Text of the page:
This history of the Freedom Budget offers a challenge to the mainstream retelling of the story of the Civil Rights movement as well as the neoliberal economic agenda. It does this by being an inspiring history of the movement itself and its key characters in their aim to link ‘racial justice for African Americans with the goal of economic justice for all Americans’ (p.9). By understanding the movement without the diluting and sanitizing effects of mainstream historians, it offers an insight into victories, defeats and individuals, altogether acting as a siren song to call activists to action. At the same time, the authors offer a concrete vision of what a ‘different, more egalitarian and humane society’ would look like (p.241). As such, this is a book not just for the historian but for the activist as well. It would make excellent reading for a study or book group, especially the final chapter that suggests a framework for a new Freedom Budget for the neoliberal world.
Join Alan Wieder, author of Ruth First and Joe Slovo in the War against Apartheid, for two upcoming events in London, UK. He will be discussing the book at Housmans Bookshop and presenting at the launch of a special issue of the Review of African Political Economy dedicated to Ruth First.
In this review I discuss one particular chapter of the book, entitled ‘Dialectics and systems theory’. Though prolific writers, these two famous research biologists and evolutionists, Richard Levins and Richard Lewontin, are mostly known for their classic, ‘The dialectical biologist’, a gem more relevant today than when written in 1985. The chapter I am investigating here was written by Levins. When Hegel, Marx or Engels wrote of ‘things’, they were commenting on the dynamics of everything: all things (matter-energy) are born or emerge (from other things); they live or exist, then decay and die. These things are all that exist – everything is in permanent flux and “all that is solid melts into air” (Communist manifesto).
The Rosa Luxemburg Stiftung–New York Office recently hosted a book launch for Magnus Hirschfeld: The Origins of the Gay Liberation Movement, with author Ralf Dose. Dose was joined by Steven Thrasher, a Contributing Editor at BuzzFeed. Thrasher was named Journalist of the Year 2012 by the National Lesbian and Gay Journalists Association for his investigative feature writing in the New York Times, Village Voice and Out magazine. Click here for audio and photos of the event, courtesy of the Rosa Luxemburg Stiftung.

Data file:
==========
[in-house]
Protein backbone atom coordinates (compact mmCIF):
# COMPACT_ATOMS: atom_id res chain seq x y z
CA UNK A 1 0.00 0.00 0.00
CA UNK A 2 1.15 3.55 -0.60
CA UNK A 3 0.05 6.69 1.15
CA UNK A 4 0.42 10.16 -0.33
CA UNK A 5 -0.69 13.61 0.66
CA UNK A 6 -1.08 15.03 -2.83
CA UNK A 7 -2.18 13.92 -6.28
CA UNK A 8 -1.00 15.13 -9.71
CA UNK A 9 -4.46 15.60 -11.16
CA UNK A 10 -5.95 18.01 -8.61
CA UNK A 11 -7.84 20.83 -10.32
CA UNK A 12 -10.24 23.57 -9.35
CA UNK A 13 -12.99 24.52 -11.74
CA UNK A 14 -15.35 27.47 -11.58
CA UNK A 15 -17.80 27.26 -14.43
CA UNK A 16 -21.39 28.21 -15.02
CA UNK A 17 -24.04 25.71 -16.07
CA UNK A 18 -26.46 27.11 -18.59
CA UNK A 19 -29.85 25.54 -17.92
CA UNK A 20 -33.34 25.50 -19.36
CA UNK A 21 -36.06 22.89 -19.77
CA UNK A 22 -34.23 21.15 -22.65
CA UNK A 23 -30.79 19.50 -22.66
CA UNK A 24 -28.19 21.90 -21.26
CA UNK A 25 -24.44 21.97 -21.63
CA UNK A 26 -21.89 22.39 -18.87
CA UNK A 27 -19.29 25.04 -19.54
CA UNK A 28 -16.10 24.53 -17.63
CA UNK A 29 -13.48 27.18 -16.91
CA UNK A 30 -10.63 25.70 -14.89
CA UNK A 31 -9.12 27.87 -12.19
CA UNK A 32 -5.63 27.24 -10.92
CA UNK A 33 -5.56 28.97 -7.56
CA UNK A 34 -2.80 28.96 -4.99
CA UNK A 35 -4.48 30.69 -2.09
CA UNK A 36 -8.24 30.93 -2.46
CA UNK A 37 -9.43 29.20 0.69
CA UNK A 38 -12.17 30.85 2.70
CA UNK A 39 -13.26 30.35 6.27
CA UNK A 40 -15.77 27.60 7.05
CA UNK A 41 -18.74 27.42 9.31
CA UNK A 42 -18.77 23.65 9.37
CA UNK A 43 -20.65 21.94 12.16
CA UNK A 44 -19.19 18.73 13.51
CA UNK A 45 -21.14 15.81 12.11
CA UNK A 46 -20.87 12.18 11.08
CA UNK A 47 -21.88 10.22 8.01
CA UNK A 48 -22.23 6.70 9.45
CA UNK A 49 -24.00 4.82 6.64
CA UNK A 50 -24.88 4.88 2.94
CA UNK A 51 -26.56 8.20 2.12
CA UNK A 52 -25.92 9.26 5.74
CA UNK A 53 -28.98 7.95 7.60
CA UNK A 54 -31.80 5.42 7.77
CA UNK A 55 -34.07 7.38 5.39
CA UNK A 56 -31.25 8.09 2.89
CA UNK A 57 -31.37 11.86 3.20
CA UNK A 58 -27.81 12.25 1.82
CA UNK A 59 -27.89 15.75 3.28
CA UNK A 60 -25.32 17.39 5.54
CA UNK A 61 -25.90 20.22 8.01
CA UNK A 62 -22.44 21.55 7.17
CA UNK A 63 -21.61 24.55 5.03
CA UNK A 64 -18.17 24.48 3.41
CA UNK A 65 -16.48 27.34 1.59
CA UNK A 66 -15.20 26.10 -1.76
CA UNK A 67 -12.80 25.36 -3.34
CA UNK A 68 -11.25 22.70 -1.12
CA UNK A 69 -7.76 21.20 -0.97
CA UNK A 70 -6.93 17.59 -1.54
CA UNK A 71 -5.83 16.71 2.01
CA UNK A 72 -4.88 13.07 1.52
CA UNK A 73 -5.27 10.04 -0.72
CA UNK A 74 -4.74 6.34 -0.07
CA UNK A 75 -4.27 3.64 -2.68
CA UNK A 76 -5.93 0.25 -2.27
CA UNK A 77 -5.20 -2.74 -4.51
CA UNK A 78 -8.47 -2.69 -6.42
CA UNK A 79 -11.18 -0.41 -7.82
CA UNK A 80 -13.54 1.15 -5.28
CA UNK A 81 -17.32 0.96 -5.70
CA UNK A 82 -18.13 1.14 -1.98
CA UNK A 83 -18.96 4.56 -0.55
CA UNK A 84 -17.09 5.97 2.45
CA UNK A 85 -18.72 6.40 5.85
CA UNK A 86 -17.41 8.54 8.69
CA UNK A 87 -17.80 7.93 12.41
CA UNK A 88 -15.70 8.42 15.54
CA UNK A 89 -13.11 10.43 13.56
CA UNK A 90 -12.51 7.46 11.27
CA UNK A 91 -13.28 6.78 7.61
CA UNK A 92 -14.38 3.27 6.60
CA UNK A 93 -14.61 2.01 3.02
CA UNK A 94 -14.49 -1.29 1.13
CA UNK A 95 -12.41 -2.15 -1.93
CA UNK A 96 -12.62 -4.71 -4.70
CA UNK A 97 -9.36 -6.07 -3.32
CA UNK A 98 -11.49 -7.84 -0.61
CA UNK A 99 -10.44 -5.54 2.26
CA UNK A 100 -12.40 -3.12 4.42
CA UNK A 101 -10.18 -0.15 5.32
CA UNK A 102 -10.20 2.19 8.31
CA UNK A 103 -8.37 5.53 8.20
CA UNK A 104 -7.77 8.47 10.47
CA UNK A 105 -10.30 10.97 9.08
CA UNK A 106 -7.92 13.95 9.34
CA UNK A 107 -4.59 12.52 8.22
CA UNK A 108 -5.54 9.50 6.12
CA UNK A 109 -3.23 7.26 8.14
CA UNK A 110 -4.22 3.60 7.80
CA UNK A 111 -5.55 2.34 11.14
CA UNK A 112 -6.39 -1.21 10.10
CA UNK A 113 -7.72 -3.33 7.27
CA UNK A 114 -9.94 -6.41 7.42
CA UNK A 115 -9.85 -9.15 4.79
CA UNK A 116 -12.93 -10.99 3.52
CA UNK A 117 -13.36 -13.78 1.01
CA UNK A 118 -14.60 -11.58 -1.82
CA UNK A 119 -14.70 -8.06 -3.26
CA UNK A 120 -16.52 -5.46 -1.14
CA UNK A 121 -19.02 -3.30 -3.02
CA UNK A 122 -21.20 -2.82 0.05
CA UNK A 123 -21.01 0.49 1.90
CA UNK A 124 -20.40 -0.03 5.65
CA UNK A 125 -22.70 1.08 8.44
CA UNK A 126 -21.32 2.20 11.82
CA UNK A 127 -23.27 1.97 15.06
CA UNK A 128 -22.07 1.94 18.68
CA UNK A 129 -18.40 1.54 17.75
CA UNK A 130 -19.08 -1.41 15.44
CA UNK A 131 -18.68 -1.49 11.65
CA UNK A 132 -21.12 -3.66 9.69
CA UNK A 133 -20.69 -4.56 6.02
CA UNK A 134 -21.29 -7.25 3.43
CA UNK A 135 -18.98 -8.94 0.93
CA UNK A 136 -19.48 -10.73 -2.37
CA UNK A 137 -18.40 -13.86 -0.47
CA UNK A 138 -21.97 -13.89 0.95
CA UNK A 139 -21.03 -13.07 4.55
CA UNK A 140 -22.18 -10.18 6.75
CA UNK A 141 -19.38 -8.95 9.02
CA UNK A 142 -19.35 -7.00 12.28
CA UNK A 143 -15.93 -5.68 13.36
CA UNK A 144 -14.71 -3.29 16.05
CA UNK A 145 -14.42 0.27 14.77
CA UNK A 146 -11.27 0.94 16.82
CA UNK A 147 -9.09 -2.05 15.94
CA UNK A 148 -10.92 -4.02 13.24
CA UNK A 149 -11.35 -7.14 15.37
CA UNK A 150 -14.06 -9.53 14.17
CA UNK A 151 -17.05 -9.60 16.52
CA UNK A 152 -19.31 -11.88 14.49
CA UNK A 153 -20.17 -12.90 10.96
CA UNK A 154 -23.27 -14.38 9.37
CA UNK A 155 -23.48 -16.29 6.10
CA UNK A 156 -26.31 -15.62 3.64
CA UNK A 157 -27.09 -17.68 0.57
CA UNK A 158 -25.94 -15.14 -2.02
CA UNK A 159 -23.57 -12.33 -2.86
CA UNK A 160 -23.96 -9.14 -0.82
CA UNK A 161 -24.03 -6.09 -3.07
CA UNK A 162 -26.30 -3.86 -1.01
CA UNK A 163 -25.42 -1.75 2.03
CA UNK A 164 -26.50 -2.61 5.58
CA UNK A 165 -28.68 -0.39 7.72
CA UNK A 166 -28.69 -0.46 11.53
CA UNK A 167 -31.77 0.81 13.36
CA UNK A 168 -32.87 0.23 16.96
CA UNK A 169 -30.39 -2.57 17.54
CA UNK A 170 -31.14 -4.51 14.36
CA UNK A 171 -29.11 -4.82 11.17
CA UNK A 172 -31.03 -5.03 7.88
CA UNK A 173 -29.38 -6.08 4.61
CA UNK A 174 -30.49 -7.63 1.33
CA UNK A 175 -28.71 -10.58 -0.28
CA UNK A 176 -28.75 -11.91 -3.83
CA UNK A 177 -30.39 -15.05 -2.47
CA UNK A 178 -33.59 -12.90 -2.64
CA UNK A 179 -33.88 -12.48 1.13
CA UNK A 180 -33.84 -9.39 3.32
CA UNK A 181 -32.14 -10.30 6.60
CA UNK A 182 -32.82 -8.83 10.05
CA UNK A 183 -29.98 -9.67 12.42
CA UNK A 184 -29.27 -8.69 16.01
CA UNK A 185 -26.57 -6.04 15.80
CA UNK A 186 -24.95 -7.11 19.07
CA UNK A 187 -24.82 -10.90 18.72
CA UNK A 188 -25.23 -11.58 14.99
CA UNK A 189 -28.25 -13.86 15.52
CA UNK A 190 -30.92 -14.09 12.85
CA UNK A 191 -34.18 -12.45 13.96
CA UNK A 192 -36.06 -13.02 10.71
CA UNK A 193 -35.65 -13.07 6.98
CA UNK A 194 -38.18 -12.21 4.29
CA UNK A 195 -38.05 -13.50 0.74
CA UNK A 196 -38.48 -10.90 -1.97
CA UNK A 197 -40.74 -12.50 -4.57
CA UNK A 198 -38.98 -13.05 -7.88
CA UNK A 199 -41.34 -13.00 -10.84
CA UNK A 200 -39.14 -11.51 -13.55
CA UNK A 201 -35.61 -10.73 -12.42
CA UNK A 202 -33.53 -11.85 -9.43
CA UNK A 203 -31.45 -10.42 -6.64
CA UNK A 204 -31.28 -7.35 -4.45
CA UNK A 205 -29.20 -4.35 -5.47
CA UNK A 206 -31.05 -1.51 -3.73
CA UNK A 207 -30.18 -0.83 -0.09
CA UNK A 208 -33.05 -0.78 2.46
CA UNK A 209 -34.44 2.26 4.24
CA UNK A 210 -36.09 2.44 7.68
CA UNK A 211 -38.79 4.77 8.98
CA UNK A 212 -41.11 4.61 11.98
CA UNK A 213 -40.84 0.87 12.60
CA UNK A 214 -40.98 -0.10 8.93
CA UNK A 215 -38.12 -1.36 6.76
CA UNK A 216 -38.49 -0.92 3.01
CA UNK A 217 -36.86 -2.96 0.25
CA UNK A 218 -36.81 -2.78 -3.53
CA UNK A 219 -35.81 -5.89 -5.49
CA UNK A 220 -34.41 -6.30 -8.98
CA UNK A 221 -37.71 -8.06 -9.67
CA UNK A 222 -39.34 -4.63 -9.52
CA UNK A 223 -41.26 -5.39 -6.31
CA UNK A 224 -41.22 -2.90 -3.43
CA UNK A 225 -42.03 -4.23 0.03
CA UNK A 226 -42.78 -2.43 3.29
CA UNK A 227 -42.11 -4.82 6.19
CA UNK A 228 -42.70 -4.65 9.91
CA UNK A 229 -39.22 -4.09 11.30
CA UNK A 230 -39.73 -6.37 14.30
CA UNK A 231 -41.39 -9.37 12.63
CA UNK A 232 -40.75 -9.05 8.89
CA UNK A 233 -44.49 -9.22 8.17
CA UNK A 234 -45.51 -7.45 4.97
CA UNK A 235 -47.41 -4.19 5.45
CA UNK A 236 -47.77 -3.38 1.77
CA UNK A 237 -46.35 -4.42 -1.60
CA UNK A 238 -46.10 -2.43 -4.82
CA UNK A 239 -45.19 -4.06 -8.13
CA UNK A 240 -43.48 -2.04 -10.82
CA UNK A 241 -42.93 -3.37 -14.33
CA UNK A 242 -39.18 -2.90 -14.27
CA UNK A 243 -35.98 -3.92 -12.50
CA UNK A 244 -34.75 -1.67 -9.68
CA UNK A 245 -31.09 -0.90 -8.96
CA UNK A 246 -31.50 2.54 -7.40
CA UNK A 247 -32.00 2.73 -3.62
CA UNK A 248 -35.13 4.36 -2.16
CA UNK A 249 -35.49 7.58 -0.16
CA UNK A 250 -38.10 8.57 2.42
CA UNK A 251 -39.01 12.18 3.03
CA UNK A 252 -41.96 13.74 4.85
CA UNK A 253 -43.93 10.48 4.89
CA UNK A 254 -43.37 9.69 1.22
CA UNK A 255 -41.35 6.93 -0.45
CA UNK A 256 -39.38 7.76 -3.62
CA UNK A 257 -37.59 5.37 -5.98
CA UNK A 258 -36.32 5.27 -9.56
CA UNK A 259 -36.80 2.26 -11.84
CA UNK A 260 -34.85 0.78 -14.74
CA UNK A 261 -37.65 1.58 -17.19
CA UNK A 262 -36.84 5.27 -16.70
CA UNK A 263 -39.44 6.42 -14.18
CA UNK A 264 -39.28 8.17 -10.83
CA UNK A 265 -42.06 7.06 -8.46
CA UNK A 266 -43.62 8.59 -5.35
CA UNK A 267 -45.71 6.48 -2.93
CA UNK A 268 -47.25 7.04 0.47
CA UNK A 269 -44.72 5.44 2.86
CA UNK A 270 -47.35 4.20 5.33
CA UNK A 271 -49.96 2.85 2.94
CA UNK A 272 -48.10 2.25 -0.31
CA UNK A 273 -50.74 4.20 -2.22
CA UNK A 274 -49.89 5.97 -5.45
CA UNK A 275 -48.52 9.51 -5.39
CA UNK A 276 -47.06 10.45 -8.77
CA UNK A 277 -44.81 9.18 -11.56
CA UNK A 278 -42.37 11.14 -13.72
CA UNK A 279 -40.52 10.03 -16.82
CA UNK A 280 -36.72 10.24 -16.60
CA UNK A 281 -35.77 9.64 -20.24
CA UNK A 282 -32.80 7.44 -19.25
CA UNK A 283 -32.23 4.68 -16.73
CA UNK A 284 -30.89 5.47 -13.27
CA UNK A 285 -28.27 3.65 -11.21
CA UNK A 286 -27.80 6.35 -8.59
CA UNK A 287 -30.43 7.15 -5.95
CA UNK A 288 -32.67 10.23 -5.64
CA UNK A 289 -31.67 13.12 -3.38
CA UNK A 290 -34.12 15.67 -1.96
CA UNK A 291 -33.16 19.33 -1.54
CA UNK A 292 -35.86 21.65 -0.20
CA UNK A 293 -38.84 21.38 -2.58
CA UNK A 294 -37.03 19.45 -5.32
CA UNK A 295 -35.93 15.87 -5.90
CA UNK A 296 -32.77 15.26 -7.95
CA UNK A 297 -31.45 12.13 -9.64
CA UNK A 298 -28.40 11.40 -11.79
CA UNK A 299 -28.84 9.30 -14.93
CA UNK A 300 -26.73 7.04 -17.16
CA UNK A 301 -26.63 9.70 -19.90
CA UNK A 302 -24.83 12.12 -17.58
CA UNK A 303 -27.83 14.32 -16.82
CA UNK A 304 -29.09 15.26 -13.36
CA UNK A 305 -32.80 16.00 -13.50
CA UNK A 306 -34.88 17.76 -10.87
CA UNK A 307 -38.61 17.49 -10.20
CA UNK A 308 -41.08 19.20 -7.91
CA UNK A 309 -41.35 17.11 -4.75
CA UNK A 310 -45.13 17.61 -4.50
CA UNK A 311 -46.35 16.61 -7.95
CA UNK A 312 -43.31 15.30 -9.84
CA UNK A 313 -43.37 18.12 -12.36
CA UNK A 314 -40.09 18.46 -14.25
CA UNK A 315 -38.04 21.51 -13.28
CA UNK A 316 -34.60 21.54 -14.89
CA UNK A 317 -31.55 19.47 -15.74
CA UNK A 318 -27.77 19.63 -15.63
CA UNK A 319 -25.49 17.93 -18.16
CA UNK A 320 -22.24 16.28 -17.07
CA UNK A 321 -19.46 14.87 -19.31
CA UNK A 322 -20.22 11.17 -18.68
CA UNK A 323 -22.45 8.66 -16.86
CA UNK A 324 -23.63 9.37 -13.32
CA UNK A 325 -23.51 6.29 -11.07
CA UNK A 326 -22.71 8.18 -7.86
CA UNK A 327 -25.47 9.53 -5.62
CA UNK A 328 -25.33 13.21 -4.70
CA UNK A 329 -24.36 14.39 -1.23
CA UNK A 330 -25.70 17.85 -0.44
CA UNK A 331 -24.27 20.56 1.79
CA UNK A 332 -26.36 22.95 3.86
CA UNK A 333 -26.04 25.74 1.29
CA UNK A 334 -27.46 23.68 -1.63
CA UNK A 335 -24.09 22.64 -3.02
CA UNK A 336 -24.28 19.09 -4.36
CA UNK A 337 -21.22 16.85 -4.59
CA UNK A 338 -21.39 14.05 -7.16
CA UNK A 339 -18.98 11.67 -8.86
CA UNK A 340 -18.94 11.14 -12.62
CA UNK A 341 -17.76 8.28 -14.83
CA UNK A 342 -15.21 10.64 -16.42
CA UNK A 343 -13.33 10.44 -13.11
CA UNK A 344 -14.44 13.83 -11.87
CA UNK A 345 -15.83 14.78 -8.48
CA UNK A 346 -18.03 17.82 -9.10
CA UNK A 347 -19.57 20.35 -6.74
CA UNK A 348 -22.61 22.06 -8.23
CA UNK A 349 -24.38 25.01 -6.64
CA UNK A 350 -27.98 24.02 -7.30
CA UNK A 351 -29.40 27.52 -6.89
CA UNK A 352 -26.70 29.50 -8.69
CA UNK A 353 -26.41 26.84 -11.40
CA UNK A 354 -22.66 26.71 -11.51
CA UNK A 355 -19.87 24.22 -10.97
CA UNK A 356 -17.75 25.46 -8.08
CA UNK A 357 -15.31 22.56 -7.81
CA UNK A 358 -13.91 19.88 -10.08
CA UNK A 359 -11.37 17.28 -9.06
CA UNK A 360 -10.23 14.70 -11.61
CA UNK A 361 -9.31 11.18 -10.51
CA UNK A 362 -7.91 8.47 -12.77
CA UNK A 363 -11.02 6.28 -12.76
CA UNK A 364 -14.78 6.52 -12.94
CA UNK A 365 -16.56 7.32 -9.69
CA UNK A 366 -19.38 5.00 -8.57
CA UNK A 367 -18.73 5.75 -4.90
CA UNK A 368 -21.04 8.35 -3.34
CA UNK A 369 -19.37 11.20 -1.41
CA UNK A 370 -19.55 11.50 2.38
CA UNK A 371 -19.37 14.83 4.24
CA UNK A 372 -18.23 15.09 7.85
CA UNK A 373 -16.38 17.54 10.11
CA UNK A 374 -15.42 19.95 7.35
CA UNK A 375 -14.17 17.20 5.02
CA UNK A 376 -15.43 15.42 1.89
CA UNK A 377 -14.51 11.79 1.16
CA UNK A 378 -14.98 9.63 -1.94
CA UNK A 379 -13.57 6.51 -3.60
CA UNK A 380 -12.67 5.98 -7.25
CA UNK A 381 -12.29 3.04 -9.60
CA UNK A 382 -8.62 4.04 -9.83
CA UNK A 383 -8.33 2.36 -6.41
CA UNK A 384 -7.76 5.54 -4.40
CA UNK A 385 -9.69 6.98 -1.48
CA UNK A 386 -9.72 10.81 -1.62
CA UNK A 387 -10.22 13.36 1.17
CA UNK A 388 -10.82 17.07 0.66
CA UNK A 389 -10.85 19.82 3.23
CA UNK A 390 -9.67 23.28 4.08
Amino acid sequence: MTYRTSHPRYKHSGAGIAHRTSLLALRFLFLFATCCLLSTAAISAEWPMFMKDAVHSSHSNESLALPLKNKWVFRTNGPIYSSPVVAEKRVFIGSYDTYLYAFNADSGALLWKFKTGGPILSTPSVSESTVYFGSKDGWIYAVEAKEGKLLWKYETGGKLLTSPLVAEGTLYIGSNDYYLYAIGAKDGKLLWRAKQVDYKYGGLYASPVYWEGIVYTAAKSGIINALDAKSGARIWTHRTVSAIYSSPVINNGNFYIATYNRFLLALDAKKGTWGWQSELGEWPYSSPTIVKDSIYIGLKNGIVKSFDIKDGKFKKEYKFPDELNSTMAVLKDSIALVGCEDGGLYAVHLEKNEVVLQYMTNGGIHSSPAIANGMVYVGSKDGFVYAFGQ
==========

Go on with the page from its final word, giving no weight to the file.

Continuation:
by Valeria Bruschi, Antonella Muzzupappa, Sabine Nuss, Anne Stecklner and Ingo Stützle; translated by Alexander Locascio. Reading Capital can be a daunting endeavor and most readers need guidance when tackling this complex work. PolyluxMarx provides such guidance. Developed by scholars and political activists associated with the Rosa Luxemburg Stiftung (Foundation), one of the leading political education institutions in Germany, this book has been field tested with groups studying Marx’s masterpiece over several years. It consists of a large set of PowerPoint presentations, combined with detailed annotations and suggestions for ways to discuss the material.
Magnus Hirschfeld (1868-1935) was one of the first great pioneers of the gay liberation movement. This biography, first published to acclaim in Germany, follows Hirschfeld from his birth in the Prussian province of Pomerania to the heights of his career during the Weimar Republic and the rise of German fascism. Ralf Dose illuminates Hirschfeld’s ground-breaking role in the gay liberation movement and explains some of his major theoretical concepts, which continue to influence our understanding of human sexuality and social justice today.
Is this a Bold New Era or Hard Times for Organized Labor? Find out at a Monthly Review Press book event and discussion of workers’ movements in the U.S. and abroad, on Monday, May 5, 7 P.M., at Elliott Bay Books in Seattle! Meet former CWA organizer Steve Early, author of Save Our Unions, and Arun Gupta, contributor to In These Times and Registering Class, the 2014 edition of Socialist Register. Singers from the Seattle Labor Chorus will perform!
The author of Lettuce Wars has produced a most compelling work. It will be of particular interest to other former “colonizers” who got active in the labor movement in the 1970s as members of various left-wing groups, including the RCP. Lettuce Wars should be also be read by their younger, union-backed counterparts, who are now “salting” non-union hotels, warehouses, and fast food joints in the pursuit of goals more modest than world revolution.
It has been Steve Early’s fate to chronicle in excruciating detail the decline of the labor empires that grew up in the flush years that followed the World War II — a task he takes up in his new book Save Our Unions: Dispatches From a Movement in Distress…. Union activists concerned with these questions should read Early’s book for essential background on this ongoing crisis of the US labor movement.
Does Steve Early exist? Or is his the brand name for a syndicate of crack labor journalists who in James Thurber’s words “get the story and write the story,” but write it from the perspective of working people. That’s a talent that often unappreciated, even by many unions. And, yes, he exists.